Early on in the life of the company, we used data from one of the larger credit bureaus. We sort of changed the game and gave data for free. We became a threat to this bureau and they pulled the plug on us. We were fortunate and had insight to manage to get involved with other bureaus and ultimately pulled through. But this has not been an easy road to be a consumer advocate, to try to level the playing field for consumers.

Need to Know

  • Wirecard had bags full of cash. The German merchant payment processor's employees took shopping bags to steal millions of Euros.
  • The SEC is pushing the Ripple lawsuit forward. Any questions about whether the SEC would proceed with the landmark Ripple lawsuit were put aside with a filing.
  • Banks bet on a credit-card comeback. Big banks are releasing reserves they held for pandemic defaults. Some are offering big points rewards for credit card sign-ups.
  • Public launched a Town Hall series. The broker will have live Q&As with company CEOs and leaders, starting with Lemonade and Bumble.
  • Square is hiring to build a "new, unreleased product" in banking. The job post was updated to remove the more tantalizing language after it was spotted by Fintech Today.

Deal Flow

  • Brazil's PicPay filed for a U.S. IPO. The digital wallet app has 28.4 million active users.
  • Deel raised $156 million. The payroll startup is valued at $1.25 billion following a deal led by YC Continuity.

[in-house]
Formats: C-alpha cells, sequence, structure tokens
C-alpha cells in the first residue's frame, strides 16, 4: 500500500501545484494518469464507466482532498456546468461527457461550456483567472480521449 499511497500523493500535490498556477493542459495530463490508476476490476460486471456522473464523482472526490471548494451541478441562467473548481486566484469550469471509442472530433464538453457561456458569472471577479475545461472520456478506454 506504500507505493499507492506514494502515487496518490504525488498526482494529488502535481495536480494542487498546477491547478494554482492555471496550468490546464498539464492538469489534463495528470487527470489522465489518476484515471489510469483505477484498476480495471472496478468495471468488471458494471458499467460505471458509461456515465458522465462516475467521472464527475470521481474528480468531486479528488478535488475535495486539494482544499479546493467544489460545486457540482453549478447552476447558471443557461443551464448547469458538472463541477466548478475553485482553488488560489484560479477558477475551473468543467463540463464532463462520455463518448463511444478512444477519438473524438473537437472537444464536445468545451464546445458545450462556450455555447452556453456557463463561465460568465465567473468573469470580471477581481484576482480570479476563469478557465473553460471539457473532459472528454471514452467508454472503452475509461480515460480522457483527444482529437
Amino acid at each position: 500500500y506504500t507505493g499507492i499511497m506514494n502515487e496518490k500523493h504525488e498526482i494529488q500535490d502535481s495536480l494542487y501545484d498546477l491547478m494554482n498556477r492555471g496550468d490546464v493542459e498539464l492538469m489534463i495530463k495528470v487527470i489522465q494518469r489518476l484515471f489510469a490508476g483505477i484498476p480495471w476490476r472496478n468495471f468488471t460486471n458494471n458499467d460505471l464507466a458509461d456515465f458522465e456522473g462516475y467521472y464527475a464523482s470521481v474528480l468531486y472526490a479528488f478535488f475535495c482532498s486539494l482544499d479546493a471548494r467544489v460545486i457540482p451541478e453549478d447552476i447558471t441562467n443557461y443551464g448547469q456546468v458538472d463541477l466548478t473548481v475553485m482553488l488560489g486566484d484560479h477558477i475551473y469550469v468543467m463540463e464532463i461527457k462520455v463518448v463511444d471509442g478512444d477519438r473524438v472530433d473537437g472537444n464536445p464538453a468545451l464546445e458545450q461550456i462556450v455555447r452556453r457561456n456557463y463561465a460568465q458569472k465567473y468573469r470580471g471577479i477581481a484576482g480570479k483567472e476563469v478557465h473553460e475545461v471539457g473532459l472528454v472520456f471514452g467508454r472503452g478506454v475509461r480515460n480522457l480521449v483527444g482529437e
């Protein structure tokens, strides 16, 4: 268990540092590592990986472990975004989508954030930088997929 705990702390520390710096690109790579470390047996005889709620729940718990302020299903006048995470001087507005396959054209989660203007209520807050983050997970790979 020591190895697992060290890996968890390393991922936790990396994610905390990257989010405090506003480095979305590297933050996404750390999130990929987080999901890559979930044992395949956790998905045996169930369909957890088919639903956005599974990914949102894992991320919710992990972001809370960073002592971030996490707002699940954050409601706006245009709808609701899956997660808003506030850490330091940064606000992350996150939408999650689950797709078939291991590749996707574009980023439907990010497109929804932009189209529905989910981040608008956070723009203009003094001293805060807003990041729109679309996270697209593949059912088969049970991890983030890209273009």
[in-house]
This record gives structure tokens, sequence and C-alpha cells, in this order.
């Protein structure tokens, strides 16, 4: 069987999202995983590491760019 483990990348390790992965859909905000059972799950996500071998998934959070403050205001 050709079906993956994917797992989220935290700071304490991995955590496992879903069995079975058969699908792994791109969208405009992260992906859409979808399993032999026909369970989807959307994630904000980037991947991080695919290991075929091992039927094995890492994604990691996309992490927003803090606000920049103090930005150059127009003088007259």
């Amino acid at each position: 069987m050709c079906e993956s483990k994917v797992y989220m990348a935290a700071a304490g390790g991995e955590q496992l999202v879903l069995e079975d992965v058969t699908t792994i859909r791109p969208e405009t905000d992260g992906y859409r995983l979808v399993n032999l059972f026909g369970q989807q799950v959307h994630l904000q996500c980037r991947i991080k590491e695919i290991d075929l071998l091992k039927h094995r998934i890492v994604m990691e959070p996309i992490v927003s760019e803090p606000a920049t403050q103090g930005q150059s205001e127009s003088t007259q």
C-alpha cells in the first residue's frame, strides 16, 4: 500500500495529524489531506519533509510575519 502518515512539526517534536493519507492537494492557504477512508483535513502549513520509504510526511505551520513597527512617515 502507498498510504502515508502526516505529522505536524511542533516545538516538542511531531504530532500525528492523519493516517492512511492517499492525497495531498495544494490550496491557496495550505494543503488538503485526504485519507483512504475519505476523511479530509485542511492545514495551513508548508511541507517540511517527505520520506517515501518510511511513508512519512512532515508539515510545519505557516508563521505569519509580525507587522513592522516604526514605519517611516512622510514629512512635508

• Checkout.com backed Saudi payments startup Tamara. The $110 million series A for the "buy now, pay later" startup is one of the largest for Middle East startups.
  • Tribal Credit raised $34.3 million. The B2B payments startup for emerging markets uses AI to underwrite approvals and credit.
  • Mastercard backed Fearless Fund. The venture fund backs startups led by women of color.

Data Point

$1.85 billion

That's how much Credit Suisse said it would issue in mandatory convertible notes to address capital concerns after a string of losses including Luckin Coffee, Wirecard, Greensill and Archegos.

A MESSAGE FROM BROADRIDGE

The future is positively digital. Ready? Consumers, investors and shareholders are savvier than ever. Everyone needs to create more engaging experiences that keep pace with today's new expectations. See how you can stay ahead with next-gen technologies that deliver on what matters most.

Learn more

Thanks for reading — see you Tuesday.